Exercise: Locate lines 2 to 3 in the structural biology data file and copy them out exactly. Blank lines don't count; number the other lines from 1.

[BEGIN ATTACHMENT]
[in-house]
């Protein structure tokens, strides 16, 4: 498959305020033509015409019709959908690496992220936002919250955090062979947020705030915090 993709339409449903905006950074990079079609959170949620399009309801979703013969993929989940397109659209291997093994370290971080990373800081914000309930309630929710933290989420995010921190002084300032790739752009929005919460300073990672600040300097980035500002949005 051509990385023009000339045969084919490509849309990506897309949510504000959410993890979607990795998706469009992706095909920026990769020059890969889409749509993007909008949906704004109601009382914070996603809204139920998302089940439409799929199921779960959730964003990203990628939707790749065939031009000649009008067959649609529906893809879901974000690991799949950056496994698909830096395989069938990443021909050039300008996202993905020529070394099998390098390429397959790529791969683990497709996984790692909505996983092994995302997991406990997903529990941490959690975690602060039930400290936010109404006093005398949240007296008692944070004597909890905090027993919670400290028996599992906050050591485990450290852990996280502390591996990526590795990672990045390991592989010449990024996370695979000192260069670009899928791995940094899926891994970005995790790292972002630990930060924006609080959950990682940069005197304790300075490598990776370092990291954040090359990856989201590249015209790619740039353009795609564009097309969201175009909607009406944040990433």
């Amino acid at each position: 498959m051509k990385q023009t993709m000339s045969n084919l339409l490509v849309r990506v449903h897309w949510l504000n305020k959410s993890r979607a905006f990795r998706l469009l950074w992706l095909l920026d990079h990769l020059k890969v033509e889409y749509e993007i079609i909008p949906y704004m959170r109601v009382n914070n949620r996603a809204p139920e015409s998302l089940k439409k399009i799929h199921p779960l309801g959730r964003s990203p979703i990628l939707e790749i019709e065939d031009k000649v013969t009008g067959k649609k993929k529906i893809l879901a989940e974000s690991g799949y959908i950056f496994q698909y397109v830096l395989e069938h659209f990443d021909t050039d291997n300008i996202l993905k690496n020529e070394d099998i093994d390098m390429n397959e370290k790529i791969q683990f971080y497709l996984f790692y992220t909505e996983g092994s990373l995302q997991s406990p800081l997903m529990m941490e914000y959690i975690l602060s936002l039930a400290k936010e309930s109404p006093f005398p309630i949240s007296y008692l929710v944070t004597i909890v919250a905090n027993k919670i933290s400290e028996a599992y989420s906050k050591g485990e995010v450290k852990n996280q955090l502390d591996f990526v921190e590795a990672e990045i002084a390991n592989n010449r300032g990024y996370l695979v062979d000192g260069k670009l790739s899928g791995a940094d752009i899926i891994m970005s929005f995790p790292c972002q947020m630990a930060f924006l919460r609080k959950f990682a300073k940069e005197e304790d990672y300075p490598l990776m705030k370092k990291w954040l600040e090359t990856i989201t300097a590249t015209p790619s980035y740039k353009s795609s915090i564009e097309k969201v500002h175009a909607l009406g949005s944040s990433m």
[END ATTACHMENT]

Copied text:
């Protein structure tokens, strides 16, 4: 498959305020033509015409019709959908690496992220936002919250955090062979947020705030915090 993709339409449903905006950074990079079609959170949620399009309801979703013969993929989940397109659209291997093994370290971080990373800081914000309930309630929710933290989420995010921190002084300032790739752009929005919460300073990672600040300097980035500002949005 051509990385023009000339045969084919490509849309990506897309949510504000959410993890979607990795998706469009992706095909920026990769020059890969889409749509993007909008949906704004109601009382914070996603809204139920998302089940439409799929199921779960959730964003990203990628939707790749065939031009000649009008067959649609529906893809879901974000690991799949950056496994698909830096395989069938990443021909050039300008996202993905020529070394099998390098390429397959790529791969683990497709996984790692909505996983092994995302997991406990997903529990941490959690975690602060039930400290936010109404006093005398949240007296008692944070004597909890905090027993919670400290028996599992906050050591485990450290852990996280502390591996990526590795990672990045390991592989010449990024996370695979000192260069670009899928791995940094899926891994970005995790790292972002630990930060924006609080959950990682940069005197304790300075490598990776370092990291954040090359990856989201590249015209790619740039353009795609564009097309969201175009909607009406944040990433």
């Amino acid at each position: 498959m051509k990385q023009t993709m000339s045969n084919l339409l490509v849309r990506v449903h897309w949510l504000n305020k959410s993890r979607a905006f990795r998706l469009l950074w992706l095909l920026d990079h990769l020059k890969v033509e889409y749509e993007i079609i909008p949906y704004m959170r109601v009382n914070n949620r996603a809204p139920e015409s998302l089940k439409k399009i799929h199921p779960l309801g959730r964003s990203p979703i990628l939707e790749i019709e065939d031009k000649v013969t009008g067959k649609k993929k529906i893809l879901a989940e974000s690991g799949y959908i950056f496994q698909y397109v830096l395989e069938h659209f990443d021909t050039d291997n300008i996202l993905k690496n020529e070394d099998i093994d390098m390429n397959e370290k790529i791969q683990f971080y497709l996984f790692y992220t909505e996983g092994s990373l995302q997991s406990p800081l997903m529990m941490e914000y959690i975690l602060s936002l039930a400290k936010e309930s109404p006093f005398p309630i949240s007296y008692l929710v944070t004597i909890v919250a905090n027993k919670i933290s400290e028996a599992y989420s906050k050591g485990e995010v450290k852990n996280q955090l502390d591996f990526v921190e590795a990672e990045i002084a390991n592989n010449r300032g990024y996370l695979v062979d000192g260069k670009l790739s899928g791995a940094d752009i899926i891994m970005s929005f995790p790292c972002q947020m630990a930060f924006l919460r609080k959950f990682a300073k940069e005197e304790d990672y300075p490598l990776m705030k370092k990291w954040l600040e090359t990856i989201t300097a590249t015209p790619s980035y740039k353009s795609s915090i564009e097309k969201v500002h175009a909607l009406g949005s944040s990433m």